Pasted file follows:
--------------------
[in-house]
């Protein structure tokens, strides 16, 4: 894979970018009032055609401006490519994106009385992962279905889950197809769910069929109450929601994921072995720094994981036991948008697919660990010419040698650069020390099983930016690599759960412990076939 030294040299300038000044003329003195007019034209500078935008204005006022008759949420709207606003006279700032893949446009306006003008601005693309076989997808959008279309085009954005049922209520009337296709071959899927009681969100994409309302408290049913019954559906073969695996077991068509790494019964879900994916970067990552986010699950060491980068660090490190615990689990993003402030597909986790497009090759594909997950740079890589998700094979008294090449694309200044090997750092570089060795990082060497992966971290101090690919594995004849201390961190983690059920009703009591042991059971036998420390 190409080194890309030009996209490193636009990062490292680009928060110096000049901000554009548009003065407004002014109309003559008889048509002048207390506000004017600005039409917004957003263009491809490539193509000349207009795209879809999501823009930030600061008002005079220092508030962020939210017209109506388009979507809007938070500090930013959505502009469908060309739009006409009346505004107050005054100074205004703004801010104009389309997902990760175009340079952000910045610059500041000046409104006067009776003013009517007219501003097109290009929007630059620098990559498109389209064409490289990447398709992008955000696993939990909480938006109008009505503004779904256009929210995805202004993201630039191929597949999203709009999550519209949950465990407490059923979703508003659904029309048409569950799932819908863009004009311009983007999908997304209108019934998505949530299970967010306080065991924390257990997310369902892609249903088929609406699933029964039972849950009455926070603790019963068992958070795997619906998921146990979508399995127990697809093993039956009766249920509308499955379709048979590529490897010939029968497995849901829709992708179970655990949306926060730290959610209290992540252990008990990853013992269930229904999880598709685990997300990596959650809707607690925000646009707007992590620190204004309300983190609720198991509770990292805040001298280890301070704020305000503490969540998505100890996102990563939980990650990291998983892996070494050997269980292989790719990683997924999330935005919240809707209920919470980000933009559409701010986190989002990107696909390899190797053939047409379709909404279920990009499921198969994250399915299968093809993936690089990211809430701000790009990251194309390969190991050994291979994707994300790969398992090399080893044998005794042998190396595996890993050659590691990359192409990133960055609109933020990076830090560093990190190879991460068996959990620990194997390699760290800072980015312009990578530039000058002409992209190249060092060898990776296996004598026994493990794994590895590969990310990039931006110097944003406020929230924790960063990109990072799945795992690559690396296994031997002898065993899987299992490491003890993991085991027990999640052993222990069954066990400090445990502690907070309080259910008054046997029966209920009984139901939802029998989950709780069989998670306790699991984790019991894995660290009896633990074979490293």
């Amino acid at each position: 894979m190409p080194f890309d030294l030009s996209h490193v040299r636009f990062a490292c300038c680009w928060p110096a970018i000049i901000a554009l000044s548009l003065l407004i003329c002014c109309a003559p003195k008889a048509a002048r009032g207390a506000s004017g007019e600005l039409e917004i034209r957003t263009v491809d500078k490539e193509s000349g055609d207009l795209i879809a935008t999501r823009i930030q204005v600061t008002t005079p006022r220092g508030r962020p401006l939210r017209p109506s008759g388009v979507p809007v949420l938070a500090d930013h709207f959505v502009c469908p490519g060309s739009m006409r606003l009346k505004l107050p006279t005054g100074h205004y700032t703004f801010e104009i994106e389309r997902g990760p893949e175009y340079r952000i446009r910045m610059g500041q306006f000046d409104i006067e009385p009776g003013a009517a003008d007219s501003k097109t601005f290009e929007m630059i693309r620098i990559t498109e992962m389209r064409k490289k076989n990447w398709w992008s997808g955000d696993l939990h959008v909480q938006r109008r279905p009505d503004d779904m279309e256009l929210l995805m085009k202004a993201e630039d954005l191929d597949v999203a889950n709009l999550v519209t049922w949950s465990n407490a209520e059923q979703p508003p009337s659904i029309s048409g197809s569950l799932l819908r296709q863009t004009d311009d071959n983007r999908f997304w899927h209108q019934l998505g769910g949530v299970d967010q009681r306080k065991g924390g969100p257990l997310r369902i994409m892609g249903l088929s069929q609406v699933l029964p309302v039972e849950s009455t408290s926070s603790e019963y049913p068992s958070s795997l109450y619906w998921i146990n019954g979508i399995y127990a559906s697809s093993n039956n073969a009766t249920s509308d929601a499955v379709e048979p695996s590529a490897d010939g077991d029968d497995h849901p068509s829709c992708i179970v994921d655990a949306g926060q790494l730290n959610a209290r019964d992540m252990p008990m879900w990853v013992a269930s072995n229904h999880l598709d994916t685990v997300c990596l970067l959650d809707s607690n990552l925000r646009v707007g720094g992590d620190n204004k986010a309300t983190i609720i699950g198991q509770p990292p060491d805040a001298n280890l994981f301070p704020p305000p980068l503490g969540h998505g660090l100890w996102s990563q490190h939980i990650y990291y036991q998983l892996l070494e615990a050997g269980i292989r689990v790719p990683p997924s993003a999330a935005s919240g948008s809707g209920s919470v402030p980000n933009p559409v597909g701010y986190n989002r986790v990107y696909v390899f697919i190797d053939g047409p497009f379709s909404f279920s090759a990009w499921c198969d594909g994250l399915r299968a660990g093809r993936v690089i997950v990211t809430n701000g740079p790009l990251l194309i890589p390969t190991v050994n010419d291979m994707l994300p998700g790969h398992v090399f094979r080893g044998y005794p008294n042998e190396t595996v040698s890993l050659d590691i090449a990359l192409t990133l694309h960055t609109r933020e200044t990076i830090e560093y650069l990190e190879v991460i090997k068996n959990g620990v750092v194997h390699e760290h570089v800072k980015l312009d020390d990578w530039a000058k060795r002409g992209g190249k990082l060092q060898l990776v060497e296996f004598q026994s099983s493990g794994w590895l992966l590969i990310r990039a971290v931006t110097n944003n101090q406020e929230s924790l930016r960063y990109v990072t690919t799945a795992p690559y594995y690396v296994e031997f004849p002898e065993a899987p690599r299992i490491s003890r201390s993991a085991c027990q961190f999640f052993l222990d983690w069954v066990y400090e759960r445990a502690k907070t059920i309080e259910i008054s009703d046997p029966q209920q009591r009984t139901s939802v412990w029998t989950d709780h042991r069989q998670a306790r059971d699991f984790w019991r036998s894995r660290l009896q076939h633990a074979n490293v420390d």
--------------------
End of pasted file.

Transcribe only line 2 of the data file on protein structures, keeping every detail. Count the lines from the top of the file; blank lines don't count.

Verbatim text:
């Protein structure tokens, strides 16, 4: 894979970018009032055609401006490519994106009385992962279905889950197809769910069929109450929601994921072995720094994981036991948008697919660990010419040698650069020390099983930016690599759960412990076939 030294040299300038000044003329003195007019034209500078935008204005006022008759949420709207606003006279700032893949446009306006003008601005693309076989997808959008279309085009954005049922209520009337296709071959899927009681969100994409309302408290049913019954559906073969695996077991068509790494019964879900994916970067990552986010699950060491980068660090490190615990689990993003402030597909986790497009090759594909997950740079890589998700094979008294090449694309200044090997750092570089060795990082060497992966971290101090690919594995004849201390961190983690059920009703009591042991059971036998420390 190409080194890309030009996209490193636009990062490292680009928060110096000049901000554009548009003065407004002014109309003559008889048509002048207390506000004017600005039409917004957003263009491809490539193509000349207009795209879809999501823009930030600061008002005079220092508030962020939210017209109506388009979507809007938070500090930013959505502009469908060309739009006409009346505004107050005054100074205004703004801010104009389309997902990760175009340079952000910045610059500041000046409104006067009776003013009517007219501003097109290009929007630059620098990559498109389209064409490289990447398709992008955000696993939990909480938006109008009505503004779904256009929210995805202004993201630039191929597949999203709009999550519209949950465990407490059923979703508003659904029309048409569950799932819908863009004009311009983007999908997304209108019934998505949530299970967010306080065991924390257990997310369902892609249903088929609406699933029964039972849950009455926070603790019963068992958070795997619906998921146990979508399995127990697809093993039956009766249920509308499955379709048979590529490897010939029968497995849901829709992708179970655990949306926060730290959610209290992540252990008990990853013992269930229904999880598709685990997300990596959650809707607690925000646009707007992590620190204004309300983190609720198991509770990292805040001298280890301070704020305000503490969540998505100890996102990563939980990650990291998983892996070494050997269980292989790719990683997924999330935005919240809707209920919470980000933009559409701010986190989002990107696909390899190797053939047409379709909404279920990009499921198969994250399915299968093809993936690089990211809430701000790009990251194309390969190991050994291979994707994300790969398992090399080893044998005794042998190396595996890993050659590691990359192409990133960055609109933020990076830090560093990190190879991460068996959990620990194997390699760290800072980015312009990578530039000058002409992209190249060092060898990776296996004598026994493990794994590895590969990310990039931006110097944003406020929230924790960063990109990072799945795992690559690396296994031997002898065993899987299992490491003890993991085991027990999640052993222990069954066990400090445990502690907070309080259910008054046997029966209920009984139901939802029998989950709780069989998670306790699991984790019991894995660290009896633990074979490293």